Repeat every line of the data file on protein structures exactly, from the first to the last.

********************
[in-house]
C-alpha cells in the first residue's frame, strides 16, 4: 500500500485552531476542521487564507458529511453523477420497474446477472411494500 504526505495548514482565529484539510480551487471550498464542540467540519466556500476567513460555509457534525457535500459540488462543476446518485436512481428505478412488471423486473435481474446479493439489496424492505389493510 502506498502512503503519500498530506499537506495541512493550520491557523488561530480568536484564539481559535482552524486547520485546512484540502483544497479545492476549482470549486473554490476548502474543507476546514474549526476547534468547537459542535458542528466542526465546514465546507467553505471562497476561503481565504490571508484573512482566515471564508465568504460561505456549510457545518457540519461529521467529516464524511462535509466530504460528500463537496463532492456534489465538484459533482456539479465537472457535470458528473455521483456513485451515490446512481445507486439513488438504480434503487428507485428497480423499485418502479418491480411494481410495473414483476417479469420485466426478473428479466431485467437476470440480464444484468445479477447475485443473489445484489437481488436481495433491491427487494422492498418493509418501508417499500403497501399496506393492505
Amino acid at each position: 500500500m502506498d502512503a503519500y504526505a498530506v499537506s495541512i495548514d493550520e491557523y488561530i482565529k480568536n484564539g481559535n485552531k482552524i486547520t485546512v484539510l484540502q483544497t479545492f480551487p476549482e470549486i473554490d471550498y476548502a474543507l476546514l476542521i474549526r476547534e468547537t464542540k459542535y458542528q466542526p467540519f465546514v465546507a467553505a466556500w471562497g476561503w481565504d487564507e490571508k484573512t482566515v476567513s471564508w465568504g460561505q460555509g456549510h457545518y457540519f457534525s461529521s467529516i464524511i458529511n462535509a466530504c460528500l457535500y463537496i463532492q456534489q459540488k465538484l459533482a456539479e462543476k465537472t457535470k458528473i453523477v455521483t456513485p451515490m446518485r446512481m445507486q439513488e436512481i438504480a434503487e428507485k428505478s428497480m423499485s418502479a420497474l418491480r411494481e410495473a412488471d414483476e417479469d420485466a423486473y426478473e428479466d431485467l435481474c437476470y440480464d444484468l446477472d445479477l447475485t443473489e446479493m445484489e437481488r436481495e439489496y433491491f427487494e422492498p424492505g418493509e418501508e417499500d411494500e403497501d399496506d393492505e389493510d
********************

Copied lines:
[in-house]
C-alpha cells in the first residue's frame, strides 16, 4: 500500500485552531476542521487564507458529511453523477420497474446477472411494500 504526505495548514482565529484539510480551487471550498464542540467540519466556500476567513460555509457534525457535500459540488462543476446518485436512481428505478412488471423486473435481474446479493439489496424492505389493510 502506498502512503503519500498530506499537506495541512493550520491557523488561530480568536484564539481559535482552524486547520485546512484540502483544497479545492476549482470549486473554490476548502474543507476546514474549526476547534468547537459542535458542528466542526465546514465546507467553505471562497476561503481565504490571508484573512482566515471564508465568504460561505456549510457545518457540519461529521467529516464524511462535509466530504460528500463537496463532492456534489465538484459533482456539479465537472457535470458528473455521483456513485451515490446512481445507486439513488438504480434503487428507485428497480423499485418502479418491480411494481410495473414483476417479469420485466426478473428479466431485467437476470440480464444484468445479477447475485443473489445484489437481488436481495433491491427487494422492498418493509418501508417499500403497501399496506393492505
Amino acid at each position: 500500500m502506498d502512503a503519500y504526505a498530506v499537506s495541512i495548514d493550520e491557523y488561530i482565529k480568536n484564539g481559535n485552531k482552524i486547520t485546512v484539510l484540502q483544497t479545492f480551487p476549482e470549486i473554490d471550498y476548502a474543507l476546514l476542521i474549526r476547534e468547537t464542540k459542535y458542528q466542526p467540519f465546514v465546507a467553505a466556500w471562497g476561503w481565504d487564507e490571508k484573512t482566515v476567513s471564508w465568504g460561505q460555509g456549510h457545518y457540519f457534525s461529521s467529516i464524511i458529511n462535509a466530504c460528500l457535500y463537496i463532492q456534489q459540488k465538484l459533482a456539479e462543476k465537472t457535470k458528473i453523477v455521483t456513485p451515490m446518485r446512481m445507486q439513488e436512481i438504480a434503487e428507485k428505478s428497480m423499485s418502479a420497474l418491480r411494481e410495473a412488471d414483476e417479469d420485466a423486473y426478473e428479466d431485467l435481474c437476470y440480464d444484468l446477472d445479477l447475485t443473489e446479493m445484489e437481488r436481495e439489496y433491491f427487494e422492498p424492505g418493509e418501508e417499500d411494500e403497501d399496506d393492505e389493510d